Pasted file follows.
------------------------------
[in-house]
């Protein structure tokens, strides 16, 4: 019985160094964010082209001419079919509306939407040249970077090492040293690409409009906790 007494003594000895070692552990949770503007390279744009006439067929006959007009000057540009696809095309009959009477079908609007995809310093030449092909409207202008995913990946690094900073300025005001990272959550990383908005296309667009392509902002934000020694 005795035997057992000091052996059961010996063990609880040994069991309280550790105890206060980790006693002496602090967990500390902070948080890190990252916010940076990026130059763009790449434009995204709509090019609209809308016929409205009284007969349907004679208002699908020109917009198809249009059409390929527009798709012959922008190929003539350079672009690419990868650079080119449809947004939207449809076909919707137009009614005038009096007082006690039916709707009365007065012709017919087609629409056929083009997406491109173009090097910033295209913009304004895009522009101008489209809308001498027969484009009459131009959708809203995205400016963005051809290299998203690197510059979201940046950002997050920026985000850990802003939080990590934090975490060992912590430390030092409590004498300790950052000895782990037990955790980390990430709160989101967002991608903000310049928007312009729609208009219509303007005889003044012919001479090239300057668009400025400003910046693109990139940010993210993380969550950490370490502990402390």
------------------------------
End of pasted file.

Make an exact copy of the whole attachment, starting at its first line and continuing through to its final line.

[in-house]
């Protein structure tokens, strides 16, 4: 019985160094964010082209001419079919509306939407040249970077090492040293690409409009906790 007494003594000895070692552990949770503007390279744009006439067929006959007009000057540009696809095309009959009477079908609007995809310093030449092909409207202008995913990946690094900073300025005001990272959550990383908005296309667009392509902002934000020694 005795035997057992000091052996059961010996063990609880040994069991309280550790105890206060980790006693002496602090967990500390902070948080890190990252916010940076990026130059763009790449434009995204709509090019609209809308016929409205009284007969349907004679208002699908020109917009198809249009059409390929527009798709012959922008190929003539350079672009690419990868650079080119449809947004939207449809076909919707137009009614005038009096007082006690039916709707009365007065012709017919087609629409056929083009997406491109173009090097910033295209913009304004895009522009101008489209809308001498027969484009009459131009959708809203995205400016963005051809290299998203690197510059979201940046950002997050920026985000850990802003939080990590934090975490060992912590430390030092409590004498300790950052000895782990037990955790980390990430709160989101967002991608903000310049928007312009729609208009219509303007005889003044012919001479090239300057668009400025400003910046693109990139940010993210993380969550950490370490502990402390």